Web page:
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What are the Different Types of Vitamins for Diabetics?

By Ron Marr
Updated Feb 29, 2024
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Contrary to conventional wisdom, people with diabetes do not necessarily require a special regimen of vitamin supplements. Nutritionists and the medical community appear to agree that consumption of whole foods — served as balanced meals and snacks — provide all of the nutrients the diabetic needs. There are exceptions to this rule, and pregnant women, diabetics on a low-calorie diet, and vegans might consider an intake of extra vitamins. Vitamins for diabetics are also helpful for those with food allergies, kidney disease, some elderly individuals, and people whose gastrointestinal system fails to absorb the proper level of essential nutrients.

Research is constantly changing, and knowledge increasing, on the topic of vitamins for diabetics. It is thought that vitamin D supplements might possibly help a diabetic better control his blood sugar levels. This is not astonishing news, as vitamin D is relatively uncommon in food; non-diabetics are also urged to increase vitamin D intake. Diabetics and non-diabetics can both feel safe taking a vitamin D supplement of 800 to 1,000 International Units (IU) per day.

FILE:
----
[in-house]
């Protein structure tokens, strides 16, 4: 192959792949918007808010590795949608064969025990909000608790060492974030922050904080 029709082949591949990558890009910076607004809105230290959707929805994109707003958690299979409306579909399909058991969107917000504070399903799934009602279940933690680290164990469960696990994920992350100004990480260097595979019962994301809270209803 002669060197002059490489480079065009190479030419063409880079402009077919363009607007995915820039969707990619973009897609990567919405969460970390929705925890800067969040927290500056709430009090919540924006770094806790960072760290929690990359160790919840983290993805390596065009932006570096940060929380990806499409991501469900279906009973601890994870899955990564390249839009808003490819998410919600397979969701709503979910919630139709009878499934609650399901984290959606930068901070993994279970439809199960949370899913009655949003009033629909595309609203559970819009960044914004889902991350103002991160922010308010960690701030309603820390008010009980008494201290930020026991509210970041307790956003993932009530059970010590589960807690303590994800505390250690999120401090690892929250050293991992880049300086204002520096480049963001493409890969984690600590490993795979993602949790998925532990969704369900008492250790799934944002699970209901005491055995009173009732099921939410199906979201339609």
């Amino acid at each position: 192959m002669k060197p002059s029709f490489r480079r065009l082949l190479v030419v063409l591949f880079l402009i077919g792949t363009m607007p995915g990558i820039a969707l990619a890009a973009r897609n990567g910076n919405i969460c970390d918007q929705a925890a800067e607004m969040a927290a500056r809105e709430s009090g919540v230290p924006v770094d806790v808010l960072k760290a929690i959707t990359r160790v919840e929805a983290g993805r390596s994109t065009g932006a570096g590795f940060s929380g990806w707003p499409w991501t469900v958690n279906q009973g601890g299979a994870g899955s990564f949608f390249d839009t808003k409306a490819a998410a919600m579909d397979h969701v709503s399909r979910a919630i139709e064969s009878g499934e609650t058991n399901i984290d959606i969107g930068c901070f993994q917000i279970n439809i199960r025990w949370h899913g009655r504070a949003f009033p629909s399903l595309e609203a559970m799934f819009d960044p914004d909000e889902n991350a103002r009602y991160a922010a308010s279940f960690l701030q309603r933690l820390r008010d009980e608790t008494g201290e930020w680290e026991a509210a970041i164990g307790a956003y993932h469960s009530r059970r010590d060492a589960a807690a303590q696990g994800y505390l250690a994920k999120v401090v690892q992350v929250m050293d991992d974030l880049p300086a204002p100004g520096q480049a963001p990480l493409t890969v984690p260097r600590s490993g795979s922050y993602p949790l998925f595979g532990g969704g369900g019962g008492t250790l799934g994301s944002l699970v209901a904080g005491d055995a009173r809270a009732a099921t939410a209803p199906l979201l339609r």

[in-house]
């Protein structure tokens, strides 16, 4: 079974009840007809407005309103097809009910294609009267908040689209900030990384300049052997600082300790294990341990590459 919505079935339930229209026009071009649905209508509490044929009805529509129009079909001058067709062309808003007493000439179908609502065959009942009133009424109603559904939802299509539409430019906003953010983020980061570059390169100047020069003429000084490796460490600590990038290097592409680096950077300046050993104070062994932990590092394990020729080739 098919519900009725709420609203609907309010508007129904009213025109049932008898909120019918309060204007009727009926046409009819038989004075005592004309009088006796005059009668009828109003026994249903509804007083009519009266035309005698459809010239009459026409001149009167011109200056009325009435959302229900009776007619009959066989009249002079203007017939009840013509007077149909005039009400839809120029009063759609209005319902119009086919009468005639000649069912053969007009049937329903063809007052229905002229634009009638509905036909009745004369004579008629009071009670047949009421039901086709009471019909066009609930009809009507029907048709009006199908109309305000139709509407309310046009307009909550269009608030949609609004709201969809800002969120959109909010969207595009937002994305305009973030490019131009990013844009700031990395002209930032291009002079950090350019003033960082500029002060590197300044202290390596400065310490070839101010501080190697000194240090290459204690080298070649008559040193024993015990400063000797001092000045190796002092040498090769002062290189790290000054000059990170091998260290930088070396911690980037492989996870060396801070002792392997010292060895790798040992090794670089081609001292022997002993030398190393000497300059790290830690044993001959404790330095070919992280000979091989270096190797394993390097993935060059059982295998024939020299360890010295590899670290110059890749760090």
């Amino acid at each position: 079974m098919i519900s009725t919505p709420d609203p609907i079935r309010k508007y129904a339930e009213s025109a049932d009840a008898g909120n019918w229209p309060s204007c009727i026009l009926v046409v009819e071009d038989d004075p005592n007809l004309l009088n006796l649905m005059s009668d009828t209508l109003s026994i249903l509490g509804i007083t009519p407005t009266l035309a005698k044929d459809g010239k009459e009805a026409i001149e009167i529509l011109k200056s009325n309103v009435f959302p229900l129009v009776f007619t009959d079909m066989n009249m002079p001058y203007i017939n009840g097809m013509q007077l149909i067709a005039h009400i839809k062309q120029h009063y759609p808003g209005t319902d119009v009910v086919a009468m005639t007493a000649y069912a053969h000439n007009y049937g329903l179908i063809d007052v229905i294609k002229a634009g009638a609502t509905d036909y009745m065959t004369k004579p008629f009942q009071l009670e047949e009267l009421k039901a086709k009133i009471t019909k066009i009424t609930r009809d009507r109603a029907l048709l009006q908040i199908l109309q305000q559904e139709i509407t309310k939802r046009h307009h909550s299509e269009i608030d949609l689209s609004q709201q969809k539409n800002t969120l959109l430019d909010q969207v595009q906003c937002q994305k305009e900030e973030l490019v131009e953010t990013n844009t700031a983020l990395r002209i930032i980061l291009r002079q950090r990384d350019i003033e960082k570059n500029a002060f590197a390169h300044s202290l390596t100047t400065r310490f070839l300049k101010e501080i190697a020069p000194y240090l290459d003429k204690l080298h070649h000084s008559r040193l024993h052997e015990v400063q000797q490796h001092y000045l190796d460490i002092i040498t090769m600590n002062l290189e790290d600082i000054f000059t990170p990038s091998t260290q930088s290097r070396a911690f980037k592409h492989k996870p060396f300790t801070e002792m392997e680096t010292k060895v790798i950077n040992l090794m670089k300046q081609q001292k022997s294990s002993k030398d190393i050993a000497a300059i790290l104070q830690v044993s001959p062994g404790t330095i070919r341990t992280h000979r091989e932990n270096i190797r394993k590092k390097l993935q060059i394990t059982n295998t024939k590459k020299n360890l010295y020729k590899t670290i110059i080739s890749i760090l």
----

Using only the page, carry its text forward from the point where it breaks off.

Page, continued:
Vitamins for diabetics are usually viewed with a hesitant eye, and rarely receive recommendation as a healthful addition to one’s daily diet. Vitamin C, which is generally considered good for just about everyone, might be physically disadvantageous for diabetic women. It can be taken, but the maximum daily dosage should not exceed 300 mg per day, Vitamin B6 should never be taken by a diabetic individual, due to its effect on blood sugar levels, unless specifically prescribed by a physician.

The verdict is till out on vitamin E, as well as on mineral supplements such as chromium and magnesium. Research concerning vitamins for diabetics is sometimes contradictory, but the general consensus is that supplements are not required except in patients with special dietary needs or specific medical conditions. Some schools of thought do tend to think that niacinamide, not to be confused with niacin, might reduce insulin dependence. Again, evidence is inconclusive.

Safe vitamins for diabetics are considered those taken in very small doses; the amounts should not exceed 150 percent of the recommended daily allowance. Further, supplements containing iron should be avoided by men and post-menopausal women. A single daily multi-vitamin or mineral supplement is likely the safest route for a diabetic who wishes to integrate a supplement into his treatment and health maintenance plan. Even in this case, the supplement should not be taken without first seeking medical consultation. Some vitamins and minerals can interact poorly with a diabetic’s prescription medications.

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